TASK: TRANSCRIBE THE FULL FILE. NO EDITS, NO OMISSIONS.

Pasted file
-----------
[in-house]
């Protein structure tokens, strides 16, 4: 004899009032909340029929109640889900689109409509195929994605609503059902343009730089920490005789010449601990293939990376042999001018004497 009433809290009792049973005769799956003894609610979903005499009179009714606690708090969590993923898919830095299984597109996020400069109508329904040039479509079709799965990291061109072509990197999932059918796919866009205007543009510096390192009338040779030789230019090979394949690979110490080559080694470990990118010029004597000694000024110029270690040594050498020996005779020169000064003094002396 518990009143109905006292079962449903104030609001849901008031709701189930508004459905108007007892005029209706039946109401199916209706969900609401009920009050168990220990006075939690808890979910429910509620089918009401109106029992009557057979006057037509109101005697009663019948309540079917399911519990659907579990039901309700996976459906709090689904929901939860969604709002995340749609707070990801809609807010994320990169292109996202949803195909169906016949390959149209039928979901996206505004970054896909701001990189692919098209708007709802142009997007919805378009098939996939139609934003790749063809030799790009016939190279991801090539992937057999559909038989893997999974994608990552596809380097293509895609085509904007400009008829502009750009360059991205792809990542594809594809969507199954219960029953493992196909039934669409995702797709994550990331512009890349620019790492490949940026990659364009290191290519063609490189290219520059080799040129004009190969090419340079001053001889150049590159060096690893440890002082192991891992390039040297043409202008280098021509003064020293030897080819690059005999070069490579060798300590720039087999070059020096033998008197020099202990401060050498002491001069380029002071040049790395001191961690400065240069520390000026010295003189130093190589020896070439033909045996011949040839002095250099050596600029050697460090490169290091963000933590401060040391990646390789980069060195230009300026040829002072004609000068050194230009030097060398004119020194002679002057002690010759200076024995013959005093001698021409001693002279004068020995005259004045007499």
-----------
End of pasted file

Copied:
[in-house]
């Protein structure tokens, strides 16, 4: 004899009032909340029929109640889900689109409509195929994605609503059902343009730089920490005789010449601990293939990376042999001018004497 009433809290009792049973005769799956003894609610979903005499009179009714606690708090969590993923898919830095299984597109996020400069109508329904040039479509079709799965990291061109072509990197999932059918796919866009205007543009510096390192009338040779030789230019090979394949690979110490080559080694470990990118010029004597000694000024110029270690040594050498020996005779020169000064003094002396 518990009143109905006292079962449903104030609001849901008031709701189930508004459905108007007892005029209706039946109401199916209706969900609401009920009050168990220990006075939690808890979910429910509620089918009401109106029992009557057979006057037509109101005697009663019948309540079917399911519990659907579990039901309700996976459906709090689904929901939860969604709002995340749609707070990801809609807010994320990169292109996202949803195909169906016949390959149209039928979901996206505004970054896909701001990189692919098209708007709802142009997007919805378009098939996939139609934003790749063809030799790009016939190279991801090539992937057999559909038989893997999974994608990552596809380097293509895609085509904007400009008829502009750009360059991205792809990542594809594809969507199954219960029953493992196909039934669409995702797709994550990331512009890349620019790492490949940026990659364009290191290519063609490189290219520059080799040129004009190969090419340079001053001889150049590159060096690893440890002082192991891992390039040297043409202008280098021509003064020293030897080819690059005999070069490579060798300590720039087999070059020096033998008197020099202990401060050498002491001069380029002071040049790395001191961690400065240069520390000026010295003189130093190589020896070439033909045996011949040839002095250099050596600029050697460090490169290091963000933590401060040391990646390789980069060195230009300026040829002072004609000068050194230009030097060398004119020194002679002057002690010759200076024995013959005093001698021409001693002279004068020995005259004045007499």